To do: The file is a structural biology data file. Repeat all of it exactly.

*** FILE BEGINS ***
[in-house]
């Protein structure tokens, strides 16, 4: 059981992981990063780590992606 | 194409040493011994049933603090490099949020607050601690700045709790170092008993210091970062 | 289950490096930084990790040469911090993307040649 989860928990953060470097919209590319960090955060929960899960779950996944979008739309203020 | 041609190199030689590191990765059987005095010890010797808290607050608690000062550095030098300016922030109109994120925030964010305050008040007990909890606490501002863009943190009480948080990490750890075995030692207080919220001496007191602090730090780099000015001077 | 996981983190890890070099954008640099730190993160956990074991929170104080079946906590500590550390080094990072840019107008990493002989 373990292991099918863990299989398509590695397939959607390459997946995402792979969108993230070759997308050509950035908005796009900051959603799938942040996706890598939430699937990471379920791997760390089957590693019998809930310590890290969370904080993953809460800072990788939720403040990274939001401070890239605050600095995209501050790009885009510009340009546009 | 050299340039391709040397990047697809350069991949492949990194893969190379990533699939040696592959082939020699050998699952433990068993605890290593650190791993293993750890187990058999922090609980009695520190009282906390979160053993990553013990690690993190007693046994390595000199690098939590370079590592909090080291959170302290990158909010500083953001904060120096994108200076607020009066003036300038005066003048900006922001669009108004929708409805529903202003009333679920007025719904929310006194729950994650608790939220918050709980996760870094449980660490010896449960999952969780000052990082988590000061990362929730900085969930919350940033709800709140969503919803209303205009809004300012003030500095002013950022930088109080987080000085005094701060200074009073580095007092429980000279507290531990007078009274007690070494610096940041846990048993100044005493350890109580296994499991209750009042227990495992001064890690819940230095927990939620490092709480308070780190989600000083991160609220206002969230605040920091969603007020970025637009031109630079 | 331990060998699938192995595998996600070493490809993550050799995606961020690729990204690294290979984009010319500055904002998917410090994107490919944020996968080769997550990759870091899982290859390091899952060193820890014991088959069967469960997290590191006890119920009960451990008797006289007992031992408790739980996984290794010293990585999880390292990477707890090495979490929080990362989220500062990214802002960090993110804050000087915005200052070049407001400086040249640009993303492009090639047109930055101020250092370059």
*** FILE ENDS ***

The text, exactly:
[in-house]
């Protein structure tokens, strides 16, 4: 059981992981990063780590992606 | 194409040493011994049933603090490099949020607050601690700045709790170092008993210091970062 | 289950490096930084990790040469911090993307040649 989860928990953060470097919209590319960090955060929960899960779950996944979008739309203020 | 041609190199030689590191990765059987005095010890010797808290607050608690000062550095030098300016922030109109994120925030964010305050008040007990909890606490501002863009943190009480948080990490750890075995030692207080919220001496007191602090730090780099000015001077 | 996981983190890890070099954008640099730190993160956990074991929170104080079946906590500590550390080094990072840019107008990493002989 373990292991099918863990299989398509590695397939959607390459997946995402792979969108993230070759997308050509950035908005796009900051959603799938942040996706890598939430699937990471379920791997760390089957590693019998809930310590890290969370904080993953809460800072990788939720403040990274939001401070890239605050600095995209501050790009885009510009340009546009 | 050299340039391709040397990047697809350069991949492949990194893969190379990533699939040696592959082939020699050998699952433990068993605890290593650190791993293993750890187990058999922090609980009695520190009282906390979160053993990553013990690690993190007693046994390595000199690098939590370079590592909090080291959170302290990158909010500083953001904060120096994108200076607020009066003036300038005066003048900006922001669009108004929708409805529903202003009333679920007025719904929310006194729950994650608790939220918050709980996760870094449980660490010896449960999952969780000052990082988590000061990362929730900085969930919350940033709800709140969503919803209303205009809004300012003030500095002013950022930088109080987080000085005094701060200074009073580095007092429980000279507290531990007078009274007690070494610096940041846990048993100044005493350890109580296994499991209750009042227990495992001064890690819940230095927990939620490092709480308070780190989600000083991160609220206002969230605040920091969603007020970025637009031109630079 | 331990060998699938192995595998996600070493490809993550050799995606961020690729990204690294290979984009010319500055904002998917410090994107490919944020996968080769997550990759870091899982290859390091899952060193820890014991088959069967469960997290590191006890119920009960451990008797006289007992031992408790739980996984290794010293990585999880390292990477707890090495979490929080990362989220500062990214802002960090993110804050000087915005200052070049407001400086040249640009993303492009090639047109930055101020250092370059």